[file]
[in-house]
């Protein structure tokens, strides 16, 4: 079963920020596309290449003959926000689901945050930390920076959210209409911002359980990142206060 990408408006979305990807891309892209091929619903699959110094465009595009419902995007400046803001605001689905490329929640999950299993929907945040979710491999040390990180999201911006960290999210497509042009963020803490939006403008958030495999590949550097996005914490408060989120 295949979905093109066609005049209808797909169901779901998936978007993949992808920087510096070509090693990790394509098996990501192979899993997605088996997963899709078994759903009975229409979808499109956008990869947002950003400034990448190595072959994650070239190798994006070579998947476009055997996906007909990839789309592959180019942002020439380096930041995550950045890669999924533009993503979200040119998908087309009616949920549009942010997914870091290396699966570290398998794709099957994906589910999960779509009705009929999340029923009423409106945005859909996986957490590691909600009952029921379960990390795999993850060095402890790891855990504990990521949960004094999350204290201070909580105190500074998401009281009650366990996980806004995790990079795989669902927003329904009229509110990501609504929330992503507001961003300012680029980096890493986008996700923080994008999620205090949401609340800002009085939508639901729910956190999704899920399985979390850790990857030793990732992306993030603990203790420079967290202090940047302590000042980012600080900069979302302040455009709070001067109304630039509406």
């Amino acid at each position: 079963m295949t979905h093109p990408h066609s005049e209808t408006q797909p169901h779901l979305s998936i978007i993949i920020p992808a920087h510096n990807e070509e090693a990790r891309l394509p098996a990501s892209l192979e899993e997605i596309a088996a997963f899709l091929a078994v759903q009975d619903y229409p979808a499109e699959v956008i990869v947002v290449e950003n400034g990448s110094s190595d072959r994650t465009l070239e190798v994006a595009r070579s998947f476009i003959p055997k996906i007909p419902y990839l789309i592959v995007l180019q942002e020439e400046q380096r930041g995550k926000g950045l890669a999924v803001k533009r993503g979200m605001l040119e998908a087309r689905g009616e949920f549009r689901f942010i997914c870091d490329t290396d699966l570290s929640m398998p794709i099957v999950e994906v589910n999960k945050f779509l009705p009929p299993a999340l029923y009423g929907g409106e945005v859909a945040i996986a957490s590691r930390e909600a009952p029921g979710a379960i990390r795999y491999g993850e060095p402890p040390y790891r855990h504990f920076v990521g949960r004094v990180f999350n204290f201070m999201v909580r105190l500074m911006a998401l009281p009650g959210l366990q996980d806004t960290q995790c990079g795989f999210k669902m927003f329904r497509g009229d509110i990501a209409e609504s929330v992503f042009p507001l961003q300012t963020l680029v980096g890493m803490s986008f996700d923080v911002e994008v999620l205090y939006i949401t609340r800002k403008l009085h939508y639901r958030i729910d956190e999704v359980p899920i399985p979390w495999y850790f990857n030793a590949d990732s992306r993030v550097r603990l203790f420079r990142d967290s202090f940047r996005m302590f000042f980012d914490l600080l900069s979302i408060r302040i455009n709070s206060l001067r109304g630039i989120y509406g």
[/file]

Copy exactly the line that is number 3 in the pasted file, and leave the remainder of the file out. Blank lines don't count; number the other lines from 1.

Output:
């Amino acid at each position: 079963m295949t979905h093109p990408h066609s005049e209808t408006q797909p169901h779901l979305s998936i978007i993949i920020p992808a920087h510096n990807e070509e090693a990790r891309l394509p098996a990501s892209l192979e899993e997605i596309a088996a997963f899709l091929a078994v759903q009975d619903y229409p979808a499109e699959v956008i990869v947002v290449e950003n400034g990448s110094s190595d072959r994650t465009l070239e190798v994006a595009r070579s998947f476009i003959p055997k996906i007909p419902y990839l789309i592959v995007l180019q942002e020439e400046q380096r930041g995550k926000g950045l890669a999924v803001k533009r993503g979200m605001l040119e998908a087309r689905g009616e949920f549009r689901f942010i997914c870091d490329t290396d699966l570290s929640m398998p794709i099957v999950e994906v589910n999960k945050f779509l009705p009929p299993a999340l029923y009423g929907g409106e945005v859909a945040i996986a957490s590691r930390e909600a009952p029921g979710a379960i990390r795999y491999g993850e060095p402890p040390y790891r855990h504990f920076v990521g949960r004094v990180f999350n204290f201070m999201v909580r105190l500074m911006a998401l009281p009650g959210l366990q996980d806004t960290q995790c990079g795989f999210k669902m927003f329904r497509g009229d509110i990501a209409e609504s929330v992503f042009p507001l961003q300012t963020l680029v980096g890493m803490s986008f996700d923080v911002e994008v999620l205090y939006i949401t609340r800002k403008l009085h939508y639901r958030i729910d956190e999704v359980p899920i399985p979390w495999y850790f990857n030793a590949d990732s992306r993030v550097r603990l203790f420079r990142d967290s202090f940047r996005m302590f000042f980012d914490l600080l900069s979302i408060r302040i455009n709070s206060l001067r109304g630039i989120y509406g």